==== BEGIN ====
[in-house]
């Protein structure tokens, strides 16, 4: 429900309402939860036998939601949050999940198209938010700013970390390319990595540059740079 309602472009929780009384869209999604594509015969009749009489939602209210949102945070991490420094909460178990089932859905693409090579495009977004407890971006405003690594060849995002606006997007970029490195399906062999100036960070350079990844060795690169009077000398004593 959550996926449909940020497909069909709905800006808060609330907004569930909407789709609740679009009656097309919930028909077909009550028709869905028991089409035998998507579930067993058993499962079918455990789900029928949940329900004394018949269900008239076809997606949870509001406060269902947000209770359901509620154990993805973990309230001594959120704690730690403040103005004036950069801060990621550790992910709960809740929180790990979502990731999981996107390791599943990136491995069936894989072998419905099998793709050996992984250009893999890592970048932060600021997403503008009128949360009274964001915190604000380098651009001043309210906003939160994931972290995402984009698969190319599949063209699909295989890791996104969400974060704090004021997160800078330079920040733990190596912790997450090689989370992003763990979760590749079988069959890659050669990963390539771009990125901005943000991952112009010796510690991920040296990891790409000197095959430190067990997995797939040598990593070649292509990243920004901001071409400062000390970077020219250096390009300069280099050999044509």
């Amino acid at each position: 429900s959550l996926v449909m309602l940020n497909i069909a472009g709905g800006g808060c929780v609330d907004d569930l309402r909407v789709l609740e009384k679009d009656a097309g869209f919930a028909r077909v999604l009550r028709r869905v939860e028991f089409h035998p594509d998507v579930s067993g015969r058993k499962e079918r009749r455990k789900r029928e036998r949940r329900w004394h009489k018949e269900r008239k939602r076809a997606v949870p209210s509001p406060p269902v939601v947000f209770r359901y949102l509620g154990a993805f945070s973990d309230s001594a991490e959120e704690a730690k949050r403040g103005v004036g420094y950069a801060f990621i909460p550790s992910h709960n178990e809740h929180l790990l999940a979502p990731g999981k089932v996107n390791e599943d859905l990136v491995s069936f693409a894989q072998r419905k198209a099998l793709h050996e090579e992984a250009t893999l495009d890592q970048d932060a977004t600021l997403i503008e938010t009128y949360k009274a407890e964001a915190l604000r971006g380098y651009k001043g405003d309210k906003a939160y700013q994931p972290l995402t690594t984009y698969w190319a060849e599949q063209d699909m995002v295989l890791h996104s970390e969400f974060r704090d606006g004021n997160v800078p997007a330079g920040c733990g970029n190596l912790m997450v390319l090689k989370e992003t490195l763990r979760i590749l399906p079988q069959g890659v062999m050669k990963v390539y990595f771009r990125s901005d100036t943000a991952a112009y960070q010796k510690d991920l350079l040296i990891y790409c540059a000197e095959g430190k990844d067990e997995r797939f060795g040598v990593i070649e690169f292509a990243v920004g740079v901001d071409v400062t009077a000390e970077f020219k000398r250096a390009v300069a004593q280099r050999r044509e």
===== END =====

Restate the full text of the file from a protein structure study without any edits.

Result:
[in-house]
């Protein structure tokens, strides 16, 4: 429900309402939860036998939601949050999940198209938010700013970390390319990595540059740079 309602472009929780009384869209999604594509015969009749009489939602209210949102945070991490420094909460178990089932859905693409090579495009977004407890971006405003690594060849995002606006997007970029490195399906062999100036960070350079990844060795690169009077000398004593 959550996926449909940020497909069909709905800006808060609330907004569930909407789709609740679009009656097309919930028909077909009550028709869905028991089409035998998507579930067993058993499962079918455990789900029928949940329900004394018949269900008239076809997606949870509001406060269902947000209770359901509620154990993805973990309230001594959120704690730690403040103005004036950069801060990621550790992910709960809740929180790990979502990731999981996107390791599943990136491995069936894989072998419905099998793709050996992984250009893999890592970048932060600021997403503008009128949360009274964001915190604000380098651009001043309210906003939160994931972290995402984009698969190319599949063209699909295989890791996104969400974060704090004021997160800078330079920040733990190596912790997450090689989370992003763990979760590749079988069959890659050669990963390539771009990125901005943000991952112009010796510690991920040296990891790409000197095959430190067990997995797939040598990593070649292509990243920004901001071409400062000390970077020219250096390009300069280099050999044509």
């Amino acid at each position: 429900s959550l996926v449909m309602l940020n497909i069909a472009g709905g800006g808060c929780v609330d907004d569930l309402r909407v789709l609740e009384k679009d009656a097309g869209f919930a028909r077909v999604l009550r028709r869905v939860e028991f089409h035998p594509d998507v579930s067993g015969r058993k499962e079918r009749r455990k789900r029928e036998r949940r329900w004394h009489k018949e269900r008239k939602r076809a997606v949870p209210s509001p406060p269902v939601v947000f209770r359901y949102l509620g154990a993805f945070s973990d309230s001594a991490e959120e704690a730690k949050r403040g103005v004036g420094y950069a801060f990621i909460p550790s992910h709960n178990e809740h929180l790990l999940a979502p990731g999981k089932v996107n390791e599943d859905l990136v491995s069936f693409a894989q072998r419905k198209a099998l793709h050996e090579e992984a250009t893999l495009d890592q970048d932060a977004t600021l997403i503008e938010t009128y949360k009274a407890e964001a915190l604000r971006g380098y651009k001043g405003d309210k906003a939160y700013q994931p972290l995402t690594t984009y698969w190319a060849e599949q063209d699909m995002v295989l890791h996104s970390e969400f974060r704090d606006g004021n997160v800078p997007a330079g920040c733990g970029n190596l912790m997450v390319l090689k989370e992003t490195l763990r979760i590749l399906p079988q069959g890659v062999m050669k990963v390539y990595f771009r990125s901005d100036t943000a991952a112009y960070q010796k510690d991920l350079l040296i990891y790409c540059a000197e095959g430190k990844d067990e997995r797939f060795g040598v990593i070649e690169f292509a990243v920004g740079v901001d071409v400062t009077a000390e970077f020219k000398r250096a390009v300069a004593q280099r050999r044509e």